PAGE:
What organizations must do in the six months leading to GDPR

What organizations must do in the six months leading to GDPR

With the General Data Protection Regulation set to take effect in just over six months, businesses in the EU or handling European customer data need to be ready to adhere to stricter data protection guidelines than ever before.

According to a recent survey from McAfee, 25 percent of organizations have been preparing between three and four years for its implementation. That leaves 75 percent of enterprises, IT professionals, and business leaders behind the curve. These organizations need to implement an accelerated timeline to both understand how these new guidelines will impact themselves and their customers, as well as ensure standardized businesses processes, compliant with GDPR, are in place.

To get ahead of that May 25 deadline, here’s a month-by-month roadmap to ensure your team is ready.

December: Find Your Fearless Leader

By December 2017, a fundamental step for any organization is to identify who will champion compliance efforts. If your core business activities include the regular, systematic monitoring of individuals on a large scale, or the processing of special categories of data, GDPR requires the appointment of a data protection officer (DPO) to monitor, assess, and advise your business on compliance.

Even if your organization doesn’t fall under this category, a voluntary appointment of a data compliancy officer could greatly help your preparation efforts. It’s also important to establish an early relationship with your local data protection authorities (DPAs) responsible for policing GDPR regulations, who can provide additional insight on requirements and how the new policies will specifically impact your organization.

January: Get a Grip on Customer Rights

Per the European Commission, personal data includes a broad swath of identifiable data – public, private, or professional – including contact information, medical records, images, even IP addresses. The scope of this personal data is wide, and GDPR places the onus on businesses to centrally document and responsibly manage this information.

Transparency is at the core of this legislation and customers have a host of new rights in their pocket, including:



  • Access: Data subjects can inquire about the use of their data, such as why their data is being processed and where it’s stored.



  • Data Erasure: Otherwise known as the “right to be forgotten,” data subjects can request their personal data be cleared from databases if that information is no longer needed by the business.



  • Informed Consent: No more carefully worded terms and conditions or cryptic legal documents; data subjects must be presented with clear, definitive forms to consent to data processing, and equally accessible paths to withdraw that consent.



February: Standardize Your Internal Policies

GDPR is going to hit home for everyone – marketing, support, finance, and legal – not just the IT departments tasked with the bulk of the data management burden. Establishing internal, cross-departmental policies around data retention, privacy settings, and information equips these different groups to properly handle requests from individual customers, businesses, and DPAs.

Standardizing these policies will enable your organization to operate more consistently and efficiently, while offering additional opportunities for automation – deleting outdated customer information, promptly scanning your network to handle erasure requests, and helping monitor and update your security components to protect information.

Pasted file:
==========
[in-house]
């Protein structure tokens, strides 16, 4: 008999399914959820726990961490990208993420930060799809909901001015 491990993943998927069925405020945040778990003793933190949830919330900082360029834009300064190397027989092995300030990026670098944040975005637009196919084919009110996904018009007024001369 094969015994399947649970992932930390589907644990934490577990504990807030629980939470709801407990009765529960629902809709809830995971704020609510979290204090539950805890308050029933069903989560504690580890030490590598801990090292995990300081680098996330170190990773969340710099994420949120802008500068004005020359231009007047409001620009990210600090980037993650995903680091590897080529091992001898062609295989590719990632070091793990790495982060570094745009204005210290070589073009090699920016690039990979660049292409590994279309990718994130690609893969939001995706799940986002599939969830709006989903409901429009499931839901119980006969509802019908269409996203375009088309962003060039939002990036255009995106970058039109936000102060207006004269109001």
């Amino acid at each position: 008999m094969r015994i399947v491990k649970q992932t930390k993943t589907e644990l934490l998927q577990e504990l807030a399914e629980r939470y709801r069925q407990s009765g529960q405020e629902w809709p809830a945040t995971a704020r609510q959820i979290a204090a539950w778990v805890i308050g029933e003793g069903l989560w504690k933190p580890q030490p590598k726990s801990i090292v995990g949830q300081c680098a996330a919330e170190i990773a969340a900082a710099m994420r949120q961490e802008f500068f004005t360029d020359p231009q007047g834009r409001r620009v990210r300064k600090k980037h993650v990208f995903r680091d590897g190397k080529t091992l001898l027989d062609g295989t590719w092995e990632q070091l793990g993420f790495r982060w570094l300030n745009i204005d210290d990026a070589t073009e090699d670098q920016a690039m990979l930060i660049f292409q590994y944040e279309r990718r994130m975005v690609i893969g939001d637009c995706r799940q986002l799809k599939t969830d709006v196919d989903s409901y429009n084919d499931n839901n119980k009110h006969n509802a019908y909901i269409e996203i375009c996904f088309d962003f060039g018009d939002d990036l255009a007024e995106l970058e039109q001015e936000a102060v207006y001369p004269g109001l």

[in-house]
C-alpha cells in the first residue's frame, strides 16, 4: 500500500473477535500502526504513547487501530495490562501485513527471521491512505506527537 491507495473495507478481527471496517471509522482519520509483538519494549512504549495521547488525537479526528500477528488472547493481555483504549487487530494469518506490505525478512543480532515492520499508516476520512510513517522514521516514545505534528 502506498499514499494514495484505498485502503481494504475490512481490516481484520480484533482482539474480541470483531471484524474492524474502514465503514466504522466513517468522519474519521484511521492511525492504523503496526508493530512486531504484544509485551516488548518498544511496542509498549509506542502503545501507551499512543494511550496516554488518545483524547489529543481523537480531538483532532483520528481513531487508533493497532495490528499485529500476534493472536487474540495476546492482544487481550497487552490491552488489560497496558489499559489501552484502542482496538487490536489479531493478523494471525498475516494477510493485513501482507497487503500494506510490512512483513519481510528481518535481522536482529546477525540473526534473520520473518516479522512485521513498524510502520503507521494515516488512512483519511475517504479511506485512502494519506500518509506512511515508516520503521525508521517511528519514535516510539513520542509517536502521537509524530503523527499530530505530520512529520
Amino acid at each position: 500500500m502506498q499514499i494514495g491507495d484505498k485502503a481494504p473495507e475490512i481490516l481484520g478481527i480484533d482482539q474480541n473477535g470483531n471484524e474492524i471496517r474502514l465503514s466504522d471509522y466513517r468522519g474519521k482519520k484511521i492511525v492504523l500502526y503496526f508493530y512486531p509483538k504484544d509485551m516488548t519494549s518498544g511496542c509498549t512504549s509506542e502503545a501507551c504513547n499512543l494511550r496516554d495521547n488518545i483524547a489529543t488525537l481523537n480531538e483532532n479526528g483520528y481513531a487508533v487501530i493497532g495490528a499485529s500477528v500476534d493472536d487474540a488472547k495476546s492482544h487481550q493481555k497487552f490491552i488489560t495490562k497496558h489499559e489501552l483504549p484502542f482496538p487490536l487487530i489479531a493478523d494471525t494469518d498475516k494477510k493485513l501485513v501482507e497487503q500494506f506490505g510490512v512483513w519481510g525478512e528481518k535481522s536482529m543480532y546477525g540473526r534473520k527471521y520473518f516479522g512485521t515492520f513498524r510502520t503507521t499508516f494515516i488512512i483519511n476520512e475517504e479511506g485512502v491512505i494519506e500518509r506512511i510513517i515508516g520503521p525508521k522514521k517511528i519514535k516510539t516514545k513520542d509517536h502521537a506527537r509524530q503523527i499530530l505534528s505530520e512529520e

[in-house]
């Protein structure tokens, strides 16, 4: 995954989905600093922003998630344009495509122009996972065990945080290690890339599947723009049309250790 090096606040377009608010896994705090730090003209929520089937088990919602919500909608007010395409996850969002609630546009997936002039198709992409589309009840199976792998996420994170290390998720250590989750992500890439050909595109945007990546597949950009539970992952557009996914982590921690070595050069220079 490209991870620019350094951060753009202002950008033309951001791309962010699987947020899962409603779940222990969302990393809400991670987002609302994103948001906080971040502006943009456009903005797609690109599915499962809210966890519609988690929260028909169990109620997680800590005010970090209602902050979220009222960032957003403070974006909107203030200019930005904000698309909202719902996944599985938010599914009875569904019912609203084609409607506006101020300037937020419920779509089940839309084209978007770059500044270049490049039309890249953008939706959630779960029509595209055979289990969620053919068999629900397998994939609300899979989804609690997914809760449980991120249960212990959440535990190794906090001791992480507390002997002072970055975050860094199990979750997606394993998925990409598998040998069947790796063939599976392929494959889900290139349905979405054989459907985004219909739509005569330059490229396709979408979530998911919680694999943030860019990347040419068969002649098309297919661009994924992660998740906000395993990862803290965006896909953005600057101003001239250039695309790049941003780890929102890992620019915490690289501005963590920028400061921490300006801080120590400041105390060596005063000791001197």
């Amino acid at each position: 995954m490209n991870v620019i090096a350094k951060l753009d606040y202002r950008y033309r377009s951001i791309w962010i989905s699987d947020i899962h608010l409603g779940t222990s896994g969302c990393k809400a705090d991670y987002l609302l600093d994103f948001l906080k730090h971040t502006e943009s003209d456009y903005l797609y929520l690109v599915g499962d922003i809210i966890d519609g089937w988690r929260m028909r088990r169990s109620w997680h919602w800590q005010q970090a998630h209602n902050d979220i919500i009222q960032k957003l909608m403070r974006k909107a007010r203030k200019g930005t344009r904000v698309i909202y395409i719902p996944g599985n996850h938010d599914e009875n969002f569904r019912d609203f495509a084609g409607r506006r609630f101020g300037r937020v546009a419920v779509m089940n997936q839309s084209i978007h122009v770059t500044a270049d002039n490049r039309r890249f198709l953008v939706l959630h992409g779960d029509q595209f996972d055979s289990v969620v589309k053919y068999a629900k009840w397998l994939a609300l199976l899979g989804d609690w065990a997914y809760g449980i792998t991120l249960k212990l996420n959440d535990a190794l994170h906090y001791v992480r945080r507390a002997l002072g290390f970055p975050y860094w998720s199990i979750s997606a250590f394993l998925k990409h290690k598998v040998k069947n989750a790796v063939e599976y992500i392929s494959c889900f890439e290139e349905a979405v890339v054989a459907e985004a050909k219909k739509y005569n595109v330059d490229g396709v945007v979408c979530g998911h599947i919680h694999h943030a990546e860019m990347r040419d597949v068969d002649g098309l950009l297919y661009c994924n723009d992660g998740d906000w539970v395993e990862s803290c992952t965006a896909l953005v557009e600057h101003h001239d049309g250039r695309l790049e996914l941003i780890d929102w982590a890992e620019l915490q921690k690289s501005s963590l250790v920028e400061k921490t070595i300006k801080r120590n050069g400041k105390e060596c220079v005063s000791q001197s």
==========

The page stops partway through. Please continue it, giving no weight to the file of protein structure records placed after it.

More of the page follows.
March: Prepare to Breach!

Well, for a breach. In the same arena as transparency, another requirement of GDPR is notification of a data breach within 72 hours of its discovery when malicious intent is suspected. This turnaround time is extremely short for internal forensics teams to access and diagnose a problem; thus, developing a standardized, detailed response plan with clear owners will aid in the event of a breach – a risk facing all IT service and cloud providers, regardless of how well managed their operation may be.

April: Audit Yourself

Give your team the month of April to test internal protocols and finish up overdue projects. Take this time to run through breach and audit scenarios, erasure requests, new support programs, and other changes your company has implemented over the past few months. Step back to work out kinks, establish owners, and even look to automate manual tasks where applicable. While it may take regulators and customers a few months to adjust to these new guidelines, readying your team on day one is the best way to ensure success.

Finally, legal departments should be front and center of the march towards compliance, helping the DPO (or equivalent GDPR representative) ensure these considerations are made in time. Internal or third-party counsel has the benefit of understanding the more granular details of GDPR regulations and can greatly aid other departments and business leadership in their preparations.

May: Adapt or Die

After you’ve had a chance to test those systems, make the necessary changes in May to ensure you are fully prepared to tackle both the data protection and inquiry response sides to GDPR. Familiarize yourself with the steep cost of non-compliance, too: up to 4% of annual global turnover or €20 million, with lower, tiered fines for minor infractions. In order to avoid lapses in your business, plan carefully and quickly over the next six months to ensure you’re ready to meet GDPR head-on. OR, get ready for Doomsday in May.

This article originally posted on Information Management

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